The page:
Abstract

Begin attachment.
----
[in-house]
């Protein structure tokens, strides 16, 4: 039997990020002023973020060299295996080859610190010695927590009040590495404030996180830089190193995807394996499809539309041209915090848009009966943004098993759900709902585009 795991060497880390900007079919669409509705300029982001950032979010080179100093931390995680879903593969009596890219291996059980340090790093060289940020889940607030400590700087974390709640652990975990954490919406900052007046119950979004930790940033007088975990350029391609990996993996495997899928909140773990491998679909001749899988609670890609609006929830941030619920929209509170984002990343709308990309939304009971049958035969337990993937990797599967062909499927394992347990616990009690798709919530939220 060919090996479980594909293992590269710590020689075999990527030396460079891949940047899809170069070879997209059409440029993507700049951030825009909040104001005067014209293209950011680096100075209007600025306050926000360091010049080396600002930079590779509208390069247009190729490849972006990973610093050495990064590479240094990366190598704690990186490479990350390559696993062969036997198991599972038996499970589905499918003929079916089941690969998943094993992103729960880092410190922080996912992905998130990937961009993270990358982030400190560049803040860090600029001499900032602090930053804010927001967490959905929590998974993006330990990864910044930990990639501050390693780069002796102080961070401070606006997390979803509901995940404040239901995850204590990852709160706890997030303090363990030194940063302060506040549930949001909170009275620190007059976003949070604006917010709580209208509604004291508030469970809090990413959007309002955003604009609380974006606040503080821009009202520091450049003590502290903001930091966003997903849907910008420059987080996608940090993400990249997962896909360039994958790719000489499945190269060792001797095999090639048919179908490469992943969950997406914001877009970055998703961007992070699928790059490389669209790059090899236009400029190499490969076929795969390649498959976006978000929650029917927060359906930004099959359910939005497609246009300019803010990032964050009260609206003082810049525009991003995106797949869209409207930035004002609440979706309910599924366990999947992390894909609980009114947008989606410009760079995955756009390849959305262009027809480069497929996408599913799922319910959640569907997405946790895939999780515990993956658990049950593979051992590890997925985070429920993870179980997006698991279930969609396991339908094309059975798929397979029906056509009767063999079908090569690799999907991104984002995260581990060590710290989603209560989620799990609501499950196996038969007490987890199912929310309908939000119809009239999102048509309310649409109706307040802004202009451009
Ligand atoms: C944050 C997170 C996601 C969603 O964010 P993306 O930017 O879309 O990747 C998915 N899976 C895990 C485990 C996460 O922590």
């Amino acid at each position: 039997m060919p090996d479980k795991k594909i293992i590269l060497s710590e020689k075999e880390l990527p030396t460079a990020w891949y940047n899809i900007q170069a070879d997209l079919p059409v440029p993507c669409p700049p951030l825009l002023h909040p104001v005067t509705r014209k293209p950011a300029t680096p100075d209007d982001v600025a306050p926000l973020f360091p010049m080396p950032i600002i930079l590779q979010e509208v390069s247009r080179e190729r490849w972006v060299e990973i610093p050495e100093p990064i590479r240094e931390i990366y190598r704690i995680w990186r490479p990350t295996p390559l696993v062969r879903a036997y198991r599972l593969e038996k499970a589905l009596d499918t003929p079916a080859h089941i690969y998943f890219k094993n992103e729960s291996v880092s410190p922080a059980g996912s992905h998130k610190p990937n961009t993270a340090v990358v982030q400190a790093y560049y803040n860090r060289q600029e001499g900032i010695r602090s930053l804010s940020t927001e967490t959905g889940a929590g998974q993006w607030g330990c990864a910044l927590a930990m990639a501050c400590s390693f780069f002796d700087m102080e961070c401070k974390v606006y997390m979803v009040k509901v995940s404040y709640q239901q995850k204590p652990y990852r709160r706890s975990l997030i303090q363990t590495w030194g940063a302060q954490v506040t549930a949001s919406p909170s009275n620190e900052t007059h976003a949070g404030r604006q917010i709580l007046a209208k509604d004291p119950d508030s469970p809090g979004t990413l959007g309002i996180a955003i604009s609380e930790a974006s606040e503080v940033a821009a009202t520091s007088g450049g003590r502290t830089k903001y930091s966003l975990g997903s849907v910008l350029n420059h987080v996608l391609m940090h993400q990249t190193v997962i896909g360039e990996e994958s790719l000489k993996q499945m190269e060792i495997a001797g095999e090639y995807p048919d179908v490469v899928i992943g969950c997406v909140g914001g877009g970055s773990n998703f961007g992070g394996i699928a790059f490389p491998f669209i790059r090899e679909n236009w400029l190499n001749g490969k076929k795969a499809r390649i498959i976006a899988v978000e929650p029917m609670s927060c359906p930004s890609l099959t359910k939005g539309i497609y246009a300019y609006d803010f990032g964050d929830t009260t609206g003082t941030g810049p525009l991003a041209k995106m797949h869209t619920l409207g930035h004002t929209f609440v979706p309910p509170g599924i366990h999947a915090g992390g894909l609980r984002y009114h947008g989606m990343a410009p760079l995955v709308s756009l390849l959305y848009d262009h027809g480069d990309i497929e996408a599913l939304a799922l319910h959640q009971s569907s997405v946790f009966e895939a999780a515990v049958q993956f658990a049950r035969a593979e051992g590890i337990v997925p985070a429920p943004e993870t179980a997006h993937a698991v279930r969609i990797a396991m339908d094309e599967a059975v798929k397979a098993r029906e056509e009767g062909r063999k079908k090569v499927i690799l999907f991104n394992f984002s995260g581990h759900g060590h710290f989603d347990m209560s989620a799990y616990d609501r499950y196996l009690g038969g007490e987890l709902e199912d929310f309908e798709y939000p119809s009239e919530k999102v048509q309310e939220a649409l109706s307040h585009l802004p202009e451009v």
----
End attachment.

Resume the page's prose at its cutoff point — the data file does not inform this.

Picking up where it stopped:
When a seismic signal propagates in a stratified earth, there is anisotropy if the dominant wavelength is long enough compared to the layer thickness. In this situation, the layered medium can be replaced by an equivalent nondispersive transversely isotropic medium. Theoretical and experimental analyses of the required minimum ratio of seismic wavelength to layer spacing based on kinematic considerations yield different results, with a much higher value in the experimental test.The present work investigates the effects of layering by wave simulation and attempts to establish quantitatively the minimum ratio for which the long-wave approximation starts to be valid. We consider two-constituent periodically layered media and analyze the long-wave approximation for different material compositions and different material proportions in 1-D and 2-D media. The evaluation of the minimum ratio compares snapshots and synthetic seismograms visually and through a measure of coherence.Layering induces scattering with wave dispersion or anisotropy depending upon the wavelength-to-layer thickness ratio. The modeling confirms the dispersive characteristics of the wave field, the scattering effects in the form of coda waves at short wavelengths, and the smoothed transversely isotropic behavior at long wavelengths. 1-D numerical tests for different media indicate that the minimum ratio is highest for the midrange of compositions, i.e., equal amount of each material, and for stronger reflection coefficients between the constituents. For epoxy-glass, the value is around R = 8, while for sandstone-limestone, it is between R = 5 and R = 6. Recent wave-propagation experiments done in epoxy-glass also imply a highest minimum ratio for midrange of composition; however, the 1-D numerical tests confirm the long-wave approximation at shorter wavelengths than experimentally. The 2-D case shows that the more anisotropic the equivalent medium, the higher the minimum ratio, and that the approximation depends upon the propagation angle with longer wavelengths required in the direction of the layering.

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